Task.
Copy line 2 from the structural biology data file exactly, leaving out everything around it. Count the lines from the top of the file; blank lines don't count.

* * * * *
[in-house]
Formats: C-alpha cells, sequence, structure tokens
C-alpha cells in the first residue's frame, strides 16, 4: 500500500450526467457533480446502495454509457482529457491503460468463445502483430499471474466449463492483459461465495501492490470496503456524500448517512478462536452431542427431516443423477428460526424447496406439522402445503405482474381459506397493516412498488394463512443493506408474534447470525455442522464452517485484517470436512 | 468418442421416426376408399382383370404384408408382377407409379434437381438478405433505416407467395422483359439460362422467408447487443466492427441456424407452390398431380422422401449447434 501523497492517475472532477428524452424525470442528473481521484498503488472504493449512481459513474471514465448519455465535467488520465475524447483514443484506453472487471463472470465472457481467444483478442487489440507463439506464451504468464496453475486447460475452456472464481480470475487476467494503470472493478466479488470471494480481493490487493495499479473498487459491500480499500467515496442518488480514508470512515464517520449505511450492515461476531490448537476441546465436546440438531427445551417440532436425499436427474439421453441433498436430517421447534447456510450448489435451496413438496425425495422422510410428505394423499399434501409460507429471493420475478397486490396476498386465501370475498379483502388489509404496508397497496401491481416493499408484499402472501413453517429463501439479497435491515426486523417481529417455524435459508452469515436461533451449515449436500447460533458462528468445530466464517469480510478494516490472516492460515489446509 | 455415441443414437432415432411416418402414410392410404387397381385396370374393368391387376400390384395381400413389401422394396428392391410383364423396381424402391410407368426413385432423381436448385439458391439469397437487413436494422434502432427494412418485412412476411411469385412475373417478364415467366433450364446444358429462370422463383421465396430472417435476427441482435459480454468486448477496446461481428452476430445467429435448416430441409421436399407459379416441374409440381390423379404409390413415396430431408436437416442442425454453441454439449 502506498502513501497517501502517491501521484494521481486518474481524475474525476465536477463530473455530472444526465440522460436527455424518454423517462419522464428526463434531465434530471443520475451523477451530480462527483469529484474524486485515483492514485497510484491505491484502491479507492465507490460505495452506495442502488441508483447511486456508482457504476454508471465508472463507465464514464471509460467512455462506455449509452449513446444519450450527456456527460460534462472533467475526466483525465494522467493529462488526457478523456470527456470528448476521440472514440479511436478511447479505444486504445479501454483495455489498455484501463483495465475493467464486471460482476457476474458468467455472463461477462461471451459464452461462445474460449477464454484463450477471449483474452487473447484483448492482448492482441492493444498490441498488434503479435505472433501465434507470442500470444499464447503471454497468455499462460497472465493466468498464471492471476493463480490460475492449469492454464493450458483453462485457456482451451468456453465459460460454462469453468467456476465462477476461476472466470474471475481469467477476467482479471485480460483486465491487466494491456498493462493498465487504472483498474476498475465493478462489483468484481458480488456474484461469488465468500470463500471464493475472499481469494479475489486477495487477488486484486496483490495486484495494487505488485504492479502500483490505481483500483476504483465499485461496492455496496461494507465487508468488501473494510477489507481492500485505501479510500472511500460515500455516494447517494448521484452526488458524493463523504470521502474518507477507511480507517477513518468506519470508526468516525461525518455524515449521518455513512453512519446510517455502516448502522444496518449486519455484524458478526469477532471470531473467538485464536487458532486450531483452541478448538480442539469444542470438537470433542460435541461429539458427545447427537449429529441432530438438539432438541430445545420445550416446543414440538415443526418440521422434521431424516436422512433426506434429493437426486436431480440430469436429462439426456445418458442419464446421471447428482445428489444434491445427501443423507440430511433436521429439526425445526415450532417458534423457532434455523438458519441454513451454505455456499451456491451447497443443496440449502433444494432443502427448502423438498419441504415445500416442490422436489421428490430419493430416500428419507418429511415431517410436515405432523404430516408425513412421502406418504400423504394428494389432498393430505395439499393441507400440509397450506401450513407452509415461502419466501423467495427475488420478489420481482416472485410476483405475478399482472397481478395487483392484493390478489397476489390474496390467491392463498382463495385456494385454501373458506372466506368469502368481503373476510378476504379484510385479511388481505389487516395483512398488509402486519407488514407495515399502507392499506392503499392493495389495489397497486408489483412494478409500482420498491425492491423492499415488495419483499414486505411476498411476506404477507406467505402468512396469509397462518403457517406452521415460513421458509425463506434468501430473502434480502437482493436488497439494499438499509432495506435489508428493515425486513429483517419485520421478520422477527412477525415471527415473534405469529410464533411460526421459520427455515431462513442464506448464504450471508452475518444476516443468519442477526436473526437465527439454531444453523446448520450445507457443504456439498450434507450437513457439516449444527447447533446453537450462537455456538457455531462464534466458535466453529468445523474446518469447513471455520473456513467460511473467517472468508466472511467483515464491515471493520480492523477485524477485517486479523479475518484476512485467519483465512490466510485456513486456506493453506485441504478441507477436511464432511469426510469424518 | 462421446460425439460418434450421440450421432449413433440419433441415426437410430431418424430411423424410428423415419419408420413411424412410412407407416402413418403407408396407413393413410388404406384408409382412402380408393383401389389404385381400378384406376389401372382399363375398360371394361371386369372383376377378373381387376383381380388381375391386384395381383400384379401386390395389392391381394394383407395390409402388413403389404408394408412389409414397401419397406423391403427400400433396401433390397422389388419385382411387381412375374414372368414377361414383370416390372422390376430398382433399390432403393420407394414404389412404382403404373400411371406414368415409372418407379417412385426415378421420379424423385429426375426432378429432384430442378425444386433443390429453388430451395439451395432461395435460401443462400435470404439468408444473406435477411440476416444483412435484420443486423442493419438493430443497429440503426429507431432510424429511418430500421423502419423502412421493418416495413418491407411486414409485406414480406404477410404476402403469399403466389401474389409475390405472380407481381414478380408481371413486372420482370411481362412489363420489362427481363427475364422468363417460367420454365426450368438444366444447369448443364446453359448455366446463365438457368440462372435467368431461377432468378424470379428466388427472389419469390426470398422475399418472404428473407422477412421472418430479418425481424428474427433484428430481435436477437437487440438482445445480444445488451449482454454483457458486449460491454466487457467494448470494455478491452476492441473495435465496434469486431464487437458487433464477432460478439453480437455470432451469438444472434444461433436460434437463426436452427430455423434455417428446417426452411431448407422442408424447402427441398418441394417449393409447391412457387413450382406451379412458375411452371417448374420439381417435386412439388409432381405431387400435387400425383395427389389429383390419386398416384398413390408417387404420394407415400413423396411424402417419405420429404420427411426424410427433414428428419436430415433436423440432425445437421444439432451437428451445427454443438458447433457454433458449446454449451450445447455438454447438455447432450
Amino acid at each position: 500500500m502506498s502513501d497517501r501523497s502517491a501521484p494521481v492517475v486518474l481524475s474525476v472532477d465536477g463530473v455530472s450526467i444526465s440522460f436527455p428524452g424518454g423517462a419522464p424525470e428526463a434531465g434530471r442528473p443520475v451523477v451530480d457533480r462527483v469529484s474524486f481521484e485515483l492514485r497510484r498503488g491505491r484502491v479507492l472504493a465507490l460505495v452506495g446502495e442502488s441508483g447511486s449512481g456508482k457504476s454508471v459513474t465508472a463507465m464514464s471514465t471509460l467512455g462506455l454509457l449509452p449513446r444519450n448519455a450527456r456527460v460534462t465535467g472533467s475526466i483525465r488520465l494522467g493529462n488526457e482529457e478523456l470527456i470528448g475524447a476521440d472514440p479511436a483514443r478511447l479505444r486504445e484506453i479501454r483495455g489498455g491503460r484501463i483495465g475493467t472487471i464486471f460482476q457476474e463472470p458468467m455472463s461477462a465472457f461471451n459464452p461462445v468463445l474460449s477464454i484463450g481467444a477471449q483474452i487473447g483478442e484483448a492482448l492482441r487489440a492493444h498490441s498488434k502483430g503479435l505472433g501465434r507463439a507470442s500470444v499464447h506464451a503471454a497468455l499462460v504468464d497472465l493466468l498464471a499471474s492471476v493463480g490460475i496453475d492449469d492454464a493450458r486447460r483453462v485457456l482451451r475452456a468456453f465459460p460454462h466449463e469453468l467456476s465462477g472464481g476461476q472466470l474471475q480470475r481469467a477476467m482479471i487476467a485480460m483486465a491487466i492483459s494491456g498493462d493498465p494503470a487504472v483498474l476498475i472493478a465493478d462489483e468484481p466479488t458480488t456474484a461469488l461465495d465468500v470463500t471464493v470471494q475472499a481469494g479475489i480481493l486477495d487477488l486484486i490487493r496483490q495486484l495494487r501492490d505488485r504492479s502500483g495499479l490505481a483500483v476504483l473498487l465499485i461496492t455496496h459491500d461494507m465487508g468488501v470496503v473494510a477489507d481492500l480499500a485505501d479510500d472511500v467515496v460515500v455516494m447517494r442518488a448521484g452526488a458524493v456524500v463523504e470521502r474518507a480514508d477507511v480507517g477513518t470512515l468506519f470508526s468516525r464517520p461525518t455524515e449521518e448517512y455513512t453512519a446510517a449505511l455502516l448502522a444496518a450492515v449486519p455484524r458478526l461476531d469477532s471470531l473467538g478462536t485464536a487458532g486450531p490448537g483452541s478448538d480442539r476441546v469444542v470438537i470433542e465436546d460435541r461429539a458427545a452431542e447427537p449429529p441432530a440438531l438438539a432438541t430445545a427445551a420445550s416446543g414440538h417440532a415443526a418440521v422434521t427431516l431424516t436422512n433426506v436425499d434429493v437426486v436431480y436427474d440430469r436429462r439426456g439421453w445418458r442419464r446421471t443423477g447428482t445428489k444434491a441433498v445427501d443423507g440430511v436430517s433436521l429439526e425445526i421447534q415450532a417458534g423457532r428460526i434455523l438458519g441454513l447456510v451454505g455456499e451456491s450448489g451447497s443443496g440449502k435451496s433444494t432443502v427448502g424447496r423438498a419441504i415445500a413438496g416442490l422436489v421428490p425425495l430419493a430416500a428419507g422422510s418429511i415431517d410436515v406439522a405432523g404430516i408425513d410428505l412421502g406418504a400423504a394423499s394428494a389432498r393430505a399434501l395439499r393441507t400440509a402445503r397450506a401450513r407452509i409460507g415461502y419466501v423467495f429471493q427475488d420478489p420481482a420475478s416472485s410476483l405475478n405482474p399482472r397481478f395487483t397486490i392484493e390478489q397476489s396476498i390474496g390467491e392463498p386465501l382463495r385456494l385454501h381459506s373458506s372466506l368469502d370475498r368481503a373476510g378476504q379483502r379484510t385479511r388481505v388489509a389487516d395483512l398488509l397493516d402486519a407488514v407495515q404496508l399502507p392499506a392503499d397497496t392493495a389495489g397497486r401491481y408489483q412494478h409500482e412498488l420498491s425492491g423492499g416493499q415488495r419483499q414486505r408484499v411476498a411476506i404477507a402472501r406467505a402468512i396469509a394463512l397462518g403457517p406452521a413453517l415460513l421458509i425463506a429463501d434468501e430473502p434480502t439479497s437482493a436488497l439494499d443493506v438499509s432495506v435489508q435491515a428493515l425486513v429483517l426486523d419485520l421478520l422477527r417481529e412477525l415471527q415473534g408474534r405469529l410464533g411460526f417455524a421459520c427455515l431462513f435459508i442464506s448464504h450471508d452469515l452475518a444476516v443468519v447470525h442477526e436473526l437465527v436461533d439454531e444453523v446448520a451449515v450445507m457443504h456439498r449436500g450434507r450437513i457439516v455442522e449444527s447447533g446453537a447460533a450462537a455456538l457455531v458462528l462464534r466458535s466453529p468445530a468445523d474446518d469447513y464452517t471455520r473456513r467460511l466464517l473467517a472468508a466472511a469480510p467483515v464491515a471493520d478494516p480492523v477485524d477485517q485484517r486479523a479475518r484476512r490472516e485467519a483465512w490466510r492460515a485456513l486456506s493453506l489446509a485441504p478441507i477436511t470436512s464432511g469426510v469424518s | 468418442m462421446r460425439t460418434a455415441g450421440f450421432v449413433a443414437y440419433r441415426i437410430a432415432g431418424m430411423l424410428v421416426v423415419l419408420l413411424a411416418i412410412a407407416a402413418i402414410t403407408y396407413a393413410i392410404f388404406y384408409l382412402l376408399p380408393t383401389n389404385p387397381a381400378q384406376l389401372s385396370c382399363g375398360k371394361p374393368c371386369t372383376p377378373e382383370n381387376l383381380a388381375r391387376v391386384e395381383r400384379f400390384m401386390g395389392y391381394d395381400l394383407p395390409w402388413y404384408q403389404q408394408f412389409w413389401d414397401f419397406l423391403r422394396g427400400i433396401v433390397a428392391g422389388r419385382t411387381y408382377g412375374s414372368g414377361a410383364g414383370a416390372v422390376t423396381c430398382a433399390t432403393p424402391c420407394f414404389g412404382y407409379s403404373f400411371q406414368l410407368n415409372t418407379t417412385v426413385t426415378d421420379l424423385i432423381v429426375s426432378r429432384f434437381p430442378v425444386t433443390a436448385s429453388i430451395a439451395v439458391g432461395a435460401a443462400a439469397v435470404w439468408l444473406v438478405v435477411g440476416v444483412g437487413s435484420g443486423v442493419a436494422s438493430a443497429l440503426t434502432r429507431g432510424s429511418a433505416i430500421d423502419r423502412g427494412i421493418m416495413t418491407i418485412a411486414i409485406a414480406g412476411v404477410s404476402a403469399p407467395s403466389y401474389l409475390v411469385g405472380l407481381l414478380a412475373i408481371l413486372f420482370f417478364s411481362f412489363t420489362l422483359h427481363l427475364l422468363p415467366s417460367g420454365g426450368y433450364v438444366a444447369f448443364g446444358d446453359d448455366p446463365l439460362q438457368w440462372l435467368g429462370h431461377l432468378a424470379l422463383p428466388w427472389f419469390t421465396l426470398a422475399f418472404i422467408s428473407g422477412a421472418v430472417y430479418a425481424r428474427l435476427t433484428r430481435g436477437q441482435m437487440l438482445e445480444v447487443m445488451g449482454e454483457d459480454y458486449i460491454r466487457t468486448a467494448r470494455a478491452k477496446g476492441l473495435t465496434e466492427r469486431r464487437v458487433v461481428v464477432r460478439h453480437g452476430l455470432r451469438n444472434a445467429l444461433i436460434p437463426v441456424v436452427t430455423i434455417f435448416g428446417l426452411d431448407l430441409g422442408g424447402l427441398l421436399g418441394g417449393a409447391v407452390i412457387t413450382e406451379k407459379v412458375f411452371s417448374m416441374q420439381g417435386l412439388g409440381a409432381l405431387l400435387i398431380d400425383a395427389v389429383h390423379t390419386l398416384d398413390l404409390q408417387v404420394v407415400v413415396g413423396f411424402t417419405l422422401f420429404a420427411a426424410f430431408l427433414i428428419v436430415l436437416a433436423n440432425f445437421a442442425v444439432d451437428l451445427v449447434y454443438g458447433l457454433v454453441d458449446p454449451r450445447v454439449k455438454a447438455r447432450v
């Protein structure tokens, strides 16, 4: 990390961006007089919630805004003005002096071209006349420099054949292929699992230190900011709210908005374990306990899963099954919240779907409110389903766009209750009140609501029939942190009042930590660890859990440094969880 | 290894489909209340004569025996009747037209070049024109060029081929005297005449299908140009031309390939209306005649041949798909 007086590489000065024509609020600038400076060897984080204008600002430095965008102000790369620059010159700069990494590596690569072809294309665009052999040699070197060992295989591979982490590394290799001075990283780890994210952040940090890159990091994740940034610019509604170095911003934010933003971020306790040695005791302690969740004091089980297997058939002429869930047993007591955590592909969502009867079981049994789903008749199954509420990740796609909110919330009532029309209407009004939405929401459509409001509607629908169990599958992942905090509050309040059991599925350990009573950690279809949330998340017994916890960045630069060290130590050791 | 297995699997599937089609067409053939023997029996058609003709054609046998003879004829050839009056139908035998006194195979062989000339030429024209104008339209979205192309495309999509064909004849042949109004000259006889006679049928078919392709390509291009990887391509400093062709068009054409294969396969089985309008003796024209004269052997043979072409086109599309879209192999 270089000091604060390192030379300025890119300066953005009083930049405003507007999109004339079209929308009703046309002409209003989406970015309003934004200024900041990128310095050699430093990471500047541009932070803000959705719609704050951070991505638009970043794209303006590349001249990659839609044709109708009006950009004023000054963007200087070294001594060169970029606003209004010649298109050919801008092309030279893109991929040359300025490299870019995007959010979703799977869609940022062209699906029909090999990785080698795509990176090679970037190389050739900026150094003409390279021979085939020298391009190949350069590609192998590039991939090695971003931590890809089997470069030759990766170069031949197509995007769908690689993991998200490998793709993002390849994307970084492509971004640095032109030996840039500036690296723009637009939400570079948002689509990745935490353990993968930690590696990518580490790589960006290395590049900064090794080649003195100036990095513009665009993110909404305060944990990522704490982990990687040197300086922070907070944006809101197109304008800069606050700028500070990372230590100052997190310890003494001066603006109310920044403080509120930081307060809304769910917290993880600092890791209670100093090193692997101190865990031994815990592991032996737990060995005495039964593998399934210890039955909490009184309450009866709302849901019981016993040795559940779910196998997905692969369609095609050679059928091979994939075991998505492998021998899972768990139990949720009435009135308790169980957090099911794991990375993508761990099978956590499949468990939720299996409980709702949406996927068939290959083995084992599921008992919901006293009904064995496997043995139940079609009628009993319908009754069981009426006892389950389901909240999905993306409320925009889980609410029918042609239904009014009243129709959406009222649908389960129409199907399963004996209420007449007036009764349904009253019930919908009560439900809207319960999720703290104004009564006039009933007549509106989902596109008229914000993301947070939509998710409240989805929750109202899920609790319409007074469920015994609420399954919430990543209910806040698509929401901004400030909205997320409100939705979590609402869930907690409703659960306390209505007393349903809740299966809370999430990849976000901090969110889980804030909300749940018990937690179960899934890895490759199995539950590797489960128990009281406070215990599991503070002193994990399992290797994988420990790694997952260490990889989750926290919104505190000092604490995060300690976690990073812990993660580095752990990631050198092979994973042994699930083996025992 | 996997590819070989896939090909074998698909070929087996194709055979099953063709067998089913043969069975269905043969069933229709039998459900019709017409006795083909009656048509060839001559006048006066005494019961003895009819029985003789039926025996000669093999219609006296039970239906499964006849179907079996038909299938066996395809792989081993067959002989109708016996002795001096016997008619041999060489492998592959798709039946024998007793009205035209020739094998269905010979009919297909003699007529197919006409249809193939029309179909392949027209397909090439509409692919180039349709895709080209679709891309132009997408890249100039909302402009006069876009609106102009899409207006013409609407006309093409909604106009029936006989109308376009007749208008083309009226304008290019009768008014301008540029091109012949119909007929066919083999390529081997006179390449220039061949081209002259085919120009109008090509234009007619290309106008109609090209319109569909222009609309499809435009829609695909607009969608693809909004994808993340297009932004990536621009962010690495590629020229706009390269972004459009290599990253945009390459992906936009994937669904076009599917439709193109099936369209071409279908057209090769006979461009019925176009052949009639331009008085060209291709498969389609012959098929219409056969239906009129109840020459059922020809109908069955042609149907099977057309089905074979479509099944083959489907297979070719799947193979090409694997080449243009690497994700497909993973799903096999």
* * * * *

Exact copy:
Formats: C-alpha cells, sequence, structure tokens